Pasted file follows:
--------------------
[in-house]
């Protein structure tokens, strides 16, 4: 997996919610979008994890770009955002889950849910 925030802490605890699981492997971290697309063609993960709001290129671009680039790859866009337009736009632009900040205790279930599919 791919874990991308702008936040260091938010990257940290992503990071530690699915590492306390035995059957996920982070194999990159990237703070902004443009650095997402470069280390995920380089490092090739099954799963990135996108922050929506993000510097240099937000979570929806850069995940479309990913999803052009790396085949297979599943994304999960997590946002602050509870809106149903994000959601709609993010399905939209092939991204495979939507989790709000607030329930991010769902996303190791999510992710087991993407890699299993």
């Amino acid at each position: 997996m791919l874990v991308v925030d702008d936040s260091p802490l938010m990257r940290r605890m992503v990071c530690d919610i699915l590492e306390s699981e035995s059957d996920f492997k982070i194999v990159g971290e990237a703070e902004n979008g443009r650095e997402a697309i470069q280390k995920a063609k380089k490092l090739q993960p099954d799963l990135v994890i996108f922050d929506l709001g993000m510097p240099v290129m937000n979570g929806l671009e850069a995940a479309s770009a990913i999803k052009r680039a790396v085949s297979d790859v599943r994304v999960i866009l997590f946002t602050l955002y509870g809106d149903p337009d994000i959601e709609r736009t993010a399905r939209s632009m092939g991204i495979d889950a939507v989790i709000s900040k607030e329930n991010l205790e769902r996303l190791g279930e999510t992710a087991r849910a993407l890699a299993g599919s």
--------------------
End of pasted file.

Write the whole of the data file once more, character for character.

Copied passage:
[in-house]
């Protein structure tokens, strides 16, 4: 997996919610979008994890770009955002889950849910 925030802490605890699981492997971290697309063609993960709001290129671009680039790859866009337009736009632009900040205790279930599919 791919874990991308702008936040260091938010990257940290992503990071530690699915590492306390035995059957996920982070194999990159990237703070902004443009650095997402470069280390995920380089490092090739099954799963990135996108922050929506993000510097240099937000979570929806850069995940479309990913999803052009790396085949297979599943994304999960997590946002602050509870809106149903994000959601709609993010399905939209092939991204495979939507989790709000607030329930991010769902996303190791999510992710087991993407890699299993």
């Amino acid at each position: 997996m791919l874990v991308v925030d702008d936040s260091p802490l938010m990257r940290r605890m992503v990071c530690d919610i699915l590492e306390s699981e035995s059957d996920f492997k982070i194999v990159g971290e990237a703070e902004n979008g443009r650095e997402a697309i470069q280390k995920a063609k380089k490092l090739q993960p099954d799963l990135v994890i996108f922050d929506l709001g993000m510097p240099v290129m937000n979570g929806l671009e850069a995940a479309s770009a990913i999803k052009r680039a790396v085949s297979d790859v599943r994304v999960i866009l997590f946002t602050l955002y509870g809106d149903p337009d994000i959601e709609r736009t993010a399905r939209s632009m092939g991204i495979d889950a939507v989790i709000s900040k607030e329930n991010l205790e769902r996303l190791g279930e999510t992710a087991r849910a993407l890699a299993g599919s």